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Biography

Frida

dir: Julie Taymor
[img_assist|nid=1067|title=Handsome lady|desc=|link=none|align=right|width=363|height=454]
This will not be the definitive account of Frida Kahlo’s life, I am sure. She’s too interesting a person and an artist to remain bound only by what is presented in this biopic as an account of her life. This film will probably do for now as a somewhat superficial precise of the life of this mercurial Mexican artist. And whilst not a terrible film, it suffers from a lacklustre and cliched script and a major confusion as to where to go halfway through the film.

The real star of this film isn’t Salma Hayek, as Kahlo. It’s not Alfred Molina as Diego Rivera, even though at times it seems as if Frida is merely co-starring in a biopic of his life. Which reminds me, how many people would have gone to see a film about notorious Mexican communist revolutionary artist Diego Rivera, simply called Diego? :) Imagine it, huge billboards above buildings, with a coy picture of chubby Alfred Molina pouting seductively into the camera, with one word writ large against the sky: “DIEGO!” Every man and his dog would be beating down the doors of the cinema, surely.

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24 Hour Party People

dir: Michael Winterbottom
[img_assist|nid=1047|title=I remember what it used to be like, going to gigs *sigh*|desc=|link=none|align=right|width=400|height=300]
It's like this film was based on a book written by a Kurt Vonnegut born in the sixties who got to see the glorious birth of punk first hand. It's a fractured, glorious shambles of a film. It doesn't always work, and I had major issues with the second half of the film, but, Jesus, what a ride.

Steve Coogan had made a career out of playing a character that Tony Wilson was the template for way before this film was ever conceived of. Anyone who's ever seen any episodes of Knowing Me Knowing
You with Alan Partridge
would know the only real difference between Alan Partridge and Tony Wilson is the wig. It seems fittingly appropriate that he end up playing him for real. You have to ask yourself whether the film is about what it purports to be about: Manchester and the incredible importance it played in the growth of two major scenes in contemporary music.

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Pollock

dir: Ed Harris
[img_assist|nid=1116|title=My kid could have painted this, but then it wouldn't be worth tens of millions of dollars, would it?|desc=|link=none|align=right|width=450|height=198]
2000

Only recently did I have the honour of catching Ed Harris’ Pollock on DVD, at a time where it seems I’ve been watching a lot of biopic ‘prestige’ movies. You know the ones: labour of love projects produced, directed by and/or starring relatively Big Name Hollywood personages where they wish to be permanently associated with some famous artist from the recent or distant past and hopefully net themselves critical and Oscar worthy acclaim. I mean films like The Hours (at least the part with Nicole Kidman in it as Virginia Woolf), Frida (where Salma Hayek showed she had at least a little bit more to offer than just her splendid figure, but not that much), and this here pearl cast before us swine.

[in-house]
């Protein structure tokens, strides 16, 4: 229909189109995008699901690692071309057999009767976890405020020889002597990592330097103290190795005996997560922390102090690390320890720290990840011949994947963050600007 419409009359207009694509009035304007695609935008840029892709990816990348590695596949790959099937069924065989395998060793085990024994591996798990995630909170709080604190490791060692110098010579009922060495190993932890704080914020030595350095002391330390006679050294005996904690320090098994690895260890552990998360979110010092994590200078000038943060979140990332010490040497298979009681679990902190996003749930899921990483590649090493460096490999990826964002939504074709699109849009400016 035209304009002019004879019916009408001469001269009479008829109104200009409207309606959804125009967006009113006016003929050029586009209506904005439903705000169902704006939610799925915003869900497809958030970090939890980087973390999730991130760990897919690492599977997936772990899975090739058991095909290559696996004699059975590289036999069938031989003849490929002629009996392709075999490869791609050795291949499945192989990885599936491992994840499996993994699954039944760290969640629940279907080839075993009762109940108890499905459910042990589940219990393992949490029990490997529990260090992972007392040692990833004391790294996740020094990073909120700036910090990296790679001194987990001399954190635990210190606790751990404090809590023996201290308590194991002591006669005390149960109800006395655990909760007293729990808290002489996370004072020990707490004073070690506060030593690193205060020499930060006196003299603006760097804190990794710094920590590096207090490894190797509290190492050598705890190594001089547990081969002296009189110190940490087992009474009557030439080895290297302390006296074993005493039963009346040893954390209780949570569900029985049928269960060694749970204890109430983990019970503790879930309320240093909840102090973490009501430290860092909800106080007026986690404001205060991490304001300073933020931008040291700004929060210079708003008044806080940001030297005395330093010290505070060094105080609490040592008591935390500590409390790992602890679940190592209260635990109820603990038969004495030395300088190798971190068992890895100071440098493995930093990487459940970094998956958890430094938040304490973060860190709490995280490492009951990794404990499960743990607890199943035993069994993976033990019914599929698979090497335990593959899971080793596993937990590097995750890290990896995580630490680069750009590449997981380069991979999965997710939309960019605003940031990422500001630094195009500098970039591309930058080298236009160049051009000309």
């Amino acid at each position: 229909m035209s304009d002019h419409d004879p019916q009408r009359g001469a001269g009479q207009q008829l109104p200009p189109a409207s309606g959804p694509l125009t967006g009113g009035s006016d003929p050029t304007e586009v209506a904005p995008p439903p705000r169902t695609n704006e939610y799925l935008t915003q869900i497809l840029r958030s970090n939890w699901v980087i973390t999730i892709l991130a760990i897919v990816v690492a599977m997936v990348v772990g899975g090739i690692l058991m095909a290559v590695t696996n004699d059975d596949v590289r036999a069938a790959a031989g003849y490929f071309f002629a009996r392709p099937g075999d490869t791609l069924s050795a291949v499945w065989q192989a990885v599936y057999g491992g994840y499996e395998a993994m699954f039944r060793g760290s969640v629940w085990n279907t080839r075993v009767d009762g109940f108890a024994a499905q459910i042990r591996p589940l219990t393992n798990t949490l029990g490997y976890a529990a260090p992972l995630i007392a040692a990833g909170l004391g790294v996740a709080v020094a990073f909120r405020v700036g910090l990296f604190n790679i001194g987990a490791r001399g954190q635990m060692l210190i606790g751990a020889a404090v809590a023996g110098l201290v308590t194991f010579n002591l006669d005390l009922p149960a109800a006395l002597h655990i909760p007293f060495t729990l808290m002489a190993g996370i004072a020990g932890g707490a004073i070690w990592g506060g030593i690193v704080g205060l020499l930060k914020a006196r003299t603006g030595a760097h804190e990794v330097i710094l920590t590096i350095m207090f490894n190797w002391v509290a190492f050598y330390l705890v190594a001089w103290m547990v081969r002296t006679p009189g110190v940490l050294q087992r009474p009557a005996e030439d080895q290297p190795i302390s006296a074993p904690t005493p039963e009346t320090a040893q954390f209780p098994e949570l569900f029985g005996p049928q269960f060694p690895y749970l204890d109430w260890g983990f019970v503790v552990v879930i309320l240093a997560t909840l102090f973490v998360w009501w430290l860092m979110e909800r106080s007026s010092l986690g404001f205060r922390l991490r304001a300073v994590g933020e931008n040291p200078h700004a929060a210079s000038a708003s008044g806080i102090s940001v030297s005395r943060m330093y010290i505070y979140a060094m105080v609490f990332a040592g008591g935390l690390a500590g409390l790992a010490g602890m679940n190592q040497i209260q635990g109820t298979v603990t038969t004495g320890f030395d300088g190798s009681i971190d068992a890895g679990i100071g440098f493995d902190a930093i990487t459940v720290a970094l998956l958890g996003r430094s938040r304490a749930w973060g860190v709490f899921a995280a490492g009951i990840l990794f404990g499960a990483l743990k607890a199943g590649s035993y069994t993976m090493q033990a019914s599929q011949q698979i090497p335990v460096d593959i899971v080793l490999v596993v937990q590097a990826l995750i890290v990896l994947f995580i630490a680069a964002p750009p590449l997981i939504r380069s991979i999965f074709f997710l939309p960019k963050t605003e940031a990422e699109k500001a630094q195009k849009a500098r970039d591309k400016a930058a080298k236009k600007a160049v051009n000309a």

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Mirror (Zerkalo)

dir: Andrei Tarkovsky
[img_assist|nid=1081|title=I have no idea what's going on either.|desc=|link=none|align=right|width=450|height=438]
1975

On the back of my last Tarkovsky review, which was ye oldie Russkie version of Solaris, which I didn’t like, I watched the next film in his catalogue, which was the semi-auto-partly biographical Mirror.

And I was pretty impressed. The funniest thing is that I could just as easily say the same kinds of things I said in the Solaris review, but here those points are positives and enhance the film, such as it is.

As to what exactly the film is about, I’ve got close to fuck-all idea. Honestly, it’s about everything and nothing at the same time. It’s a tribute to his father and mother and a dreamlike, nostalgic re-rendering of Tarkovsky’s childhood and adulthood and there’s some Spanish people in there and the conflict between a husband who abandons his family after the war who is then young and being trained incompetently in the war and then the mother is someone’s girlfriend instead and and and…

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Lenny

dir: Bob Fosse
[img_assist|nid=1118|title=The man, unbroken yet|desc=|link=none|align=right|width=340|height=434]
1974

The film is not about Lenny Kravitz; it’s not about Lenny from The Simpsons. It is about the Lenny who lords over all other Lennys; the Lenny who took on the Establishment and lost. Lenny Bruce was doing his part for free speech and revealing American society’s hypocrisy back when the majority of American comics were still doing mother in law jokes and that gag about “I just flew in from Chicago, and boy are my arms tired”.

Lenny was swearing on stage at a time when saying the word ‘cocksucker’ in public was a jailable offence. He was tearing strips off the government for its involvement in Vietnam, and the double standards of a Puritanical nation that celebrated violence but went berserk over nudity and sex before it was cool or safe. He was working without a net, and paid the price for it.

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